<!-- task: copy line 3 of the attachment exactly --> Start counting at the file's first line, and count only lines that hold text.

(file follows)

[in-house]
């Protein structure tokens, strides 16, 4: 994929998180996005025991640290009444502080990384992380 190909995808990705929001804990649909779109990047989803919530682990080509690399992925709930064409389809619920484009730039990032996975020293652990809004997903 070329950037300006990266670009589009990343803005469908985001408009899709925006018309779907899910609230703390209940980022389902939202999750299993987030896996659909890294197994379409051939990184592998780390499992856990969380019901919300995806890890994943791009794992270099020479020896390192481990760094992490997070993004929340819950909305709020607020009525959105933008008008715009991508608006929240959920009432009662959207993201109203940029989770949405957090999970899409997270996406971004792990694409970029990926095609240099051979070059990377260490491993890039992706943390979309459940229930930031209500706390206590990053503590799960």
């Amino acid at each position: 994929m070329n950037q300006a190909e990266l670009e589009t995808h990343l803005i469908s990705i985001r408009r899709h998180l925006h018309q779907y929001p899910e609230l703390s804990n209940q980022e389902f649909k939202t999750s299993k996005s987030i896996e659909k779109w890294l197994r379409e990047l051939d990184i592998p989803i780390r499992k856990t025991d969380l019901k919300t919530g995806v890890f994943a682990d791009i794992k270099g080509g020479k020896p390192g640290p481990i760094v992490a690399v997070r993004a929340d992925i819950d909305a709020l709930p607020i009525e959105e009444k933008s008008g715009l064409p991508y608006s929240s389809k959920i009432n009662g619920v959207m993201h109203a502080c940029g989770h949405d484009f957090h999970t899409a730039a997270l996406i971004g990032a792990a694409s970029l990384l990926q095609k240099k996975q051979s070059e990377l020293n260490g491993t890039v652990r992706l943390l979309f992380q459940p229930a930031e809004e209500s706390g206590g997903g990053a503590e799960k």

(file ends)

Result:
């Amino acid at each position: 994929m070329n950037q300006a190909e990266l670009e589009t995808h990343l803005i469908s990705i985001r408009r899709h998180l925006h018309q779907y929001p899910e609230l703390s804990n209940q980022e389902f649909k939202t999750s299993k996005s987030i896996e659909k779109w890294l197994r379409e990047l051939d990184i592998p989803i780390r499992k856990t025991d969380l019901k919300t919530g995806v890890f994943a682990d791009i794992k270099g080509g020479k020896p390192g640290p481990i760094v992490a690399v997070r993004a929340d992925i819950d909305a709020l709930p607020i009525e959105e009444k933008s008008g715009l064409p991508y608006s929240s389809k959920i009432n009662g619920v959207m993201h109203a502080c940029g989770h949405d484009f957090h999970t899409a730039a997270l996406i971004g990032a792990a694409s970029l990384l990926q095609k240099k996975q051979s070059e990377l020293n260490g491993t890039v652990r992706l943390l979309f992380q459940p229930a930031e809004e209500s706390g206590g997903g990053a503590e799960k």